The Swift Current Creek Watershed Stewards were formed from local stakeholders in the Rush Lake and Swift Current Creek Watersheds. A stakeholder is any individual or group who has a stake in the health of Swift Current Creek Watershed. These stakeholders include urban and rural residents, ranchers, farmers, hunters, fishers, dairies, and anyone who relies on the watershed. The Swift Current Creek Watershed is the area of land that drains water into Swift Current Creek, beginning just northeast of Eastend and emptying into the South Saskatchewan River north of Stewart Valley.

In March 1999, raw effluent spilled from the City of Swift Current lagoons into the Swift Current Creek. SERM fined the City of Swift Current $25,000 with the provision that the City would pay $5000 per year for five years to forming and leading a stream stewardship group which would address riparian and water quality issues in the watershed.

The first order of business was to alleviate the fears of stakeholders regarding the false impression that this was a “fence the creek” group. A community meeting was planned for January 2001 and the topic was “Riparian Stewardship.” Many interested parties were in attendance, from cottage associations, to RM’s, to Wildlife groups. All related government agencies were in attendance and gave an outline of what input or service they offered regarding watershed or stream stewardship. All stakeholders in attendance felt that further meetings, in regard to stewardship, would be valuable and a steering committee was appointed to discuss future options for the group. This original steering committee included volunteers from areas around the watershed and government representatives.
In October of 1998 Sask Water, Saskatchewan Environment and Resource Management (SERM), Sask Ag, Saskatchewan Wetlands Conservation Corporation (SWCC), Community Health and PFRA (Prairie Farm Rehabilitation Administration) representatives got together to address concern with water quality raised by the City of Swift Current in relation to increased treatment costs. In January 1999, the PFRA reported that their analysis of the water quality data indicated that there was no obvious decrease in water quality at the City reservoir. The group decided that promoting stream stewardship values and increasing water quality monitoring would still be a beneficial activity, regardless of the data analysis results. The focus of the group turned to monitoring on the creek and educational activities.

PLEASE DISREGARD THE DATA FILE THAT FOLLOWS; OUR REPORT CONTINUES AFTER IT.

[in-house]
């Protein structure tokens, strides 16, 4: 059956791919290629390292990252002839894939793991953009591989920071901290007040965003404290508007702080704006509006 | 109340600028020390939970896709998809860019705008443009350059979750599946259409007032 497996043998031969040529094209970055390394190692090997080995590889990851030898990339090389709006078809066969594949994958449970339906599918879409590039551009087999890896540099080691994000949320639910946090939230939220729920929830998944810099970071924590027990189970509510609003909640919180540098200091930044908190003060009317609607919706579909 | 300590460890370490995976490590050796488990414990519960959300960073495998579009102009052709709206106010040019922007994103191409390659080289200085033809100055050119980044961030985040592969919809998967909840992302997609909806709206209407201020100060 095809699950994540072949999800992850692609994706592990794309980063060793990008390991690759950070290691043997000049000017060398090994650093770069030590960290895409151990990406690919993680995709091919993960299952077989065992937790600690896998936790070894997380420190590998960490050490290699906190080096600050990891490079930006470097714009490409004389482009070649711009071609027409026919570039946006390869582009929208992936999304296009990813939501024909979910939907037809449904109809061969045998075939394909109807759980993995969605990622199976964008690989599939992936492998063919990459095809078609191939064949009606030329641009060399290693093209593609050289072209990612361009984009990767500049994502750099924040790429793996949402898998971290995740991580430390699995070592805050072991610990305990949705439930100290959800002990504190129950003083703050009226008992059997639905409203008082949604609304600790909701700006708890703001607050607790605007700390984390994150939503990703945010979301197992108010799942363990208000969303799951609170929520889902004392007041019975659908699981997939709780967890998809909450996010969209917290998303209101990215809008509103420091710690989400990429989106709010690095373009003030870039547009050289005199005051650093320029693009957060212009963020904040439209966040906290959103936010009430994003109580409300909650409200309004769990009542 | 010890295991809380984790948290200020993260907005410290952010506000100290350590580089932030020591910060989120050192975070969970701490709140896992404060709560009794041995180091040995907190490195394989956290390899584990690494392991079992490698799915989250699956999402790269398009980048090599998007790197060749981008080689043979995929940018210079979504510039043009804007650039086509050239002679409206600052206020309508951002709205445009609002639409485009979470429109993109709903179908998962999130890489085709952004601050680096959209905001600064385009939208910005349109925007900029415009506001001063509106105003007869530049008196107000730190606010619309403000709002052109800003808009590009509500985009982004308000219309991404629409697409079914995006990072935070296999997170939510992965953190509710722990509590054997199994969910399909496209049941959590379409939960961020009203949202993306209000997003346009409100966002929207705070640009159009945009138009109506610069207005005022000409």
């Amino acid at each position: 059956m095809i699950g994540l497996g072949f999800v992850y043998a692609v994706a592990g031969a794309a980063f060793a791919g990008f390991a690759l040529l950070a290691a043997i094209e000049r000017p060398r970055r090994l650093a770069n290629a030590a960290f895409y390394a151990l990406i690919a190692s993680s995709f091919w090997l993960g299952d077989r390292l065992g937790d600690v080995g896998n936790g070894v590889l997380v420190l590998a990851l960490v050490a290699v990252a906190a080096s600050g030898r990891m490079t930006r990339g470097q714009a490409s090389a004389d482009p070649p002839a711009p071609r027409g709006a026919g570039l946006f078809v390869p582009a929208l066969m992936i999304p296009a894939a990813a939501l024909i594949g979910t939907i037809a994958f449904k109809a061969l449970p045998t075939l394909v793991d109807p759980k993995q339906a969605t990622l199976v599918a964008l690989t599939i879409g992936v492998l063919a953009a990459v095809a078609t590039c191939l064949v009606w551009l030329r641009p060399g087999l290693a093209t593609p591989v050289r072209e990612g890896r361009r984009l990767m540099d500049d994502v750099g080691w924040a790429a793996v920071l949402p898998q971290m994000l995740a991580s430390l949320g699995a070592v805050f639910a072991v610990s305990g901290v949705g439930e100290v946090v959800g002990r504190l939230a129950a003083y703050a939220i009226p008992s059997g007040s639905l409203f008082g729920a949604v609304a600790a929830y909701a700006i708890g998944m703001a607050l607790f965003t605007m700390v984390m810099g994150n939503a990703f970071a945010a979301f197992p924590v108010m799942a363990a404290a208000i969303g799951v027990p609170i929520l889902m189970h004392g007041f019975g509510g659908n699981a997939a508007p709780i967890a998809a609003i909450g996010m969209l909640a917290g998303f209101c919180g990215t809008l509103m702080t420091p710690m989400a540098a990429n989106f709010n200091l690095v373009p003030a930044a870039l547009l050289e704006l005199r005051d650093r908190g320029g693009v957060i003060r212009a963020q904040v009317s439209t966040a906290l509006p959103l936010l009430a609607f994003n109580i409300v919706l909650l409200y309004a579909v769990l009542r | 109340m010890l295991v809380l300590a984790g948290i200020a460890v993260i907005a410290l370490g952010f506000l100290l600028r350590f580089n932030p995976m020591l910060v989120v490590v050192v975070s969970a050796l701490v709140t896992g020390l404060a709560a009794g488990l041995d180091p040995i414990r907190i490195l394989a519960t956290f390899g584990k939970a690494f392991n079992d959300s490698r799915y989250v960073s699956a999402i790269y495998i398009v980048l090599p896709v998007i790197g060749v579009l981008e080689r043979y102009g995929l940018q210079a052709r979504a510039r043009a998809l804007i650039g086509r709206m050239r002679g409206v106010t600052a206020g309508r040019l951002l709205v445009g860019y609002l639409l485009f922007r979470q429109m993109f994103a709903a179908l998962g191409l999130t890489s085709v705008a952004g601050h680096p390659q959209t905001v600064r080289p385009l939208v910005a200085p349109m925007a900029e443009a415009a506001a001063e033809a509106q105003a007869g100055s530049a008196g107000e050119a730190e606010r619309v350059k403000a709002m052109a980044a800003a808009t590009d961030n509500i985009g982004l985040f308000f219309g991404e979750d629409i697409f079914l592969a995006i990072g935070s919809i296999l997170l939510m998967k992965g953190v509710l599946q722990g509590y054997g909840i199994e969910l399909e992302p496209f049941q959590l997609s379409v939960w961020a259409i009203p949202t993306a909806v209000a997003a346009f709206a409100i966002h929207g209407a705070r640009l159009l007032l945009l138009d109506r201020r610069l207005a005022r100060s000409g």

The Rural Municipalities within the Watershed are:
Arlington #79
Bone Creek #108
Carmichael #109
Coulee #136
Excelsior #166
Grassy Creek #78
Gull Lake #139
Lac Pelletier #107
Piapot #110
Saskatchewan Landing #167
Swift Current #137
Webb #138
White Valley #49

Cities/Towns/Villages/Hamlets in the Swift Current Creek Watershed are:

Darlings Beach
Rush Lake
Stewart Valley
Swift Current

The Swift Current Creek Watershed Stewards regard education as the key to positive creek stewardship. To enforce this principle, Frog Hoppers was created by SCCWS. This program is delivered to youth ages 6-14 throughout the summer months and during the school year in classrooms as requested by teachers. This is a free educational service. For more information please see our "Frog Hoppers" Tab!

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